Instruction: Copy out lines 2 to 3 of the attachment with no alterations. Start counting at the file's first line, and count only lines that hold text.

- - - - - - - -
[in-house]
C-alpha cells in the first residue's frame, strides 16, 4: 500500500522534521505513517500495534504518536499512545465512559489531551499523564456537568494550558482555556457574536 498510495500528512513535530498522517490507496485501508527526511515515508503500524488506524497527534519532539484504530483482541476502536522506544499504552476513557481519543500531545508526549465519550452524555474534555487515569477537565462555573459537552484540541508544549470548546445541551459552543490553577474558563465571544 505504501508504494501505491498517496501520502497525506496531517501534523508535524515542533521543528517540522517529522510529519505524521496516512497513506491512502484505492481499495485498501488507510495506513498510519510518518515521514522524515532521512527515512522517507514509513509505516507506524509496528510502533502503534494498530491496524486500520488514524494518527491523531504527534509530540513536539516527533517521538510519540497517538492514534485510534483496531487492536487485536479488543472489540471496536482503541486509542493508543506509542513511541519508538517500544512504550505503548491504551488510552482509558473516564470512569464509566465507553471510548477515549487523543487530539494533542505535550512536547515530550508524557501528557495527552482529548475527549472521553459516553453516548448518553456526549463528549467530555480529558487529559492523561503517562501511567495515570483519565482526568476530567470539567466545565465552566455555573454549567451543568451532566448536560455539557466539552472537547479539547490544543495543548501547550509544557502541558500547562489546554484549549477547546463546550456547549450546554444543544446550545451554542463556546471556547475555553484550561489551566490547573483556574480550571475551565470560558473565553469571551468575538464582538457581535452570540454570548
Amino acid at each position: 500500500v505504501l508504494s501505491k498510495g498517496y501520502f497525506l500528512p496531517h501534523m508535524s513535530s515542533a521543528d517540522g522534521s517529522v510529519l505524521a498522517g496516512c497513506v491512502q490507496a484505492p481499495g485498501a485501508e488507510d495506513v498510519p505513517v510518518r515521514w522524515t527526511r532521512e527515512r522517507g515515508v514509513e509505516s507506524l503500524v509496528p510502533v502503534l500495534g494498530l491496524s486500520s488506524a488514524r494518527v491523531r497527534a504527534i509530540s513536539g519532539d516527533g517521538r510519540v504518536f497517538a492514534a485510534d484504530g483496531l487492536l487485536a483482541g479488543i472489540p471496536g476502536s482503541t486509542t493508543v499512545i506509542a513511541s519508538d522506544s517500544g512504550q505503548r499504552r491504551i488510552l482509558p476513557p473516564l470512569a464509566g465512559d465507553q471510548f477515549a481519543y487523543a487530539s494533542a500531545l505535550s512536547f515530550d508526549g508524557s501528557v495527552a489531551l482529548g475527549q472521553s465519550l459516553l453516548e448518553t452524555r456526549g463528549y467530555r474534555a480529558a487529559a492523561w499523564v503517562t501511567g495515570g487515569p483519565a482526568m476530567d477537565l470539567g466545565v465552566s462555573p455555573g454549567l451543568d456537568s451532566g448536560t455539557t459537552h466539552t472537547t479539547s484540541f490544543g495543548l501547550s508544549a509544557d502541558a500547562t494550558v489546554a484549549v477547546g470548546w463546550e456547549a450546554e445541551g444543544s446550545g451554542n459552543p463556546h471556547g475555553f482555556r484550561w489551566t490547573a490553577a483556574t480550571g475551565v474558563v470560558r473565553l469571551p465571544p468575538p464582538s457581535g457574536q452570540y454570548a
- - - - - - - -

C-alpha cells in the first residue's frame, strides 16, 4: 500500500522534521505513517500495534504518536499512545465512559489531551499523564456537568494550558482555556457574536 498510495500528512513535530498522517490507496485501508527526511515515508503500524488506524497527534519532539484504530483482541476502536522506544499504552476513557481519543500531545508526549465519550452524555474534555487515569477537565462555573459537552484540541508544549470548546445541551459552543490553577474558563465571544 505504501508504494501505491498517496501520502497525506496531517501534523508535524515542533521543528517540522517529522510529519505524521496516512497513506491512502484505492481499495485498501488507510495506513498510519510518518515521514522524515532521512527515512522517507514509513509505516507506524509496528510502533502503534494498530491496524486500520488514524494518527491523531504527534509530540513536539516527533517521538510519540497517538492514534485510534483496531487492536487485536479488543472489540471496536482503541486509542493508543506509542513511541519508538517500544512504550505503548491504551488510552482509558473516564470512569464509566465507553471510548477515549487523543487530539494533542505535550512536547515530550508524557501528557495527552482529548475527549472521553459516553453516548448518553456526549463528549467530555480529558487529559492523561503517562501511567495515570483519565482526568476530567470539567466545565465552566455555573454549567451543568451532566448536560455539557466539552472537547479539547490544543495543548501547550509544557502541558500547562489546554484549549477547546463546550456547549450546554444543544446550545451554542463556546471556547475555553484550561489551566490547573483556574480550571475551565470560558473565553469571551468575538464582538457581535452570540454570548
Amino acid at each position: 500500500v505504501l508504494s501505491k498510495g498517496y501520502f497525506l500528512p496531517h501534523m508535524s513535530s515542533a521543528d517540522g522534521s517529522v510529519l505524521a498522517g496516512c497513506v491512502q490507496a484505492p481499495g485498501a485501508e488507510d495506513v498510519p505513517v510518518r515521514w522524515t527526511r532521512e527515512r522517507g515515508v514509513e509505516s507506524l503500524v509496528p510502533v502503534l500495534g494498530l491496524s486500520s488506524a488514524r494518527v491523531r497527534a504527534i509530540s513536539g519532539d516527533g517521538r510519540v504518536f497517538a492514534a485510534d484504530g483496531l487492536l487485536a483482541g479488543i472489540p471496536g476502536s482503541t486509542t493508543v499512545i506509542a513511541s519508538d522506544s517500544g512504550q505503548r499504552r491504551i488510552l482509558p476513557p473516564l470512569a464509566g465512559d465507553q471510548f477515549a481519543y487523543a487530539s494533542a500531545l505535550s512536547f515530550d508526549g508524557s501528557v495527552a489531551l482529548g475527549q472521553s465519550l459516553l453516548e448518553t452524555r456526549g463528549y467530555r474534555a480529558a487529559a492523561w499523564v503517562t501511567g495515570g487515569p483519565a482526568m476530567d477537565l470539567g466545565v465552566s462555573p455555573g454549567l451543568d456537568s451532566g448536560t455539557t459537552h466539552t472537547t479539547s484540541f490544543g495543548l501547550s508544549a509544557d502541558a500547562t494550558v489546554a484549549v477547546g470548546w463546550e456547549a450546554e445541551g444543544s446550545g451554542n459552543p463556546h471556547g475555553f482555556r484550561w489551566t490547573a490553577a483556574t480550571g475551565v474558563v470560558r473565553l469571551p465571544p468575538p464582538s457581535g457574536q452570540y454570548a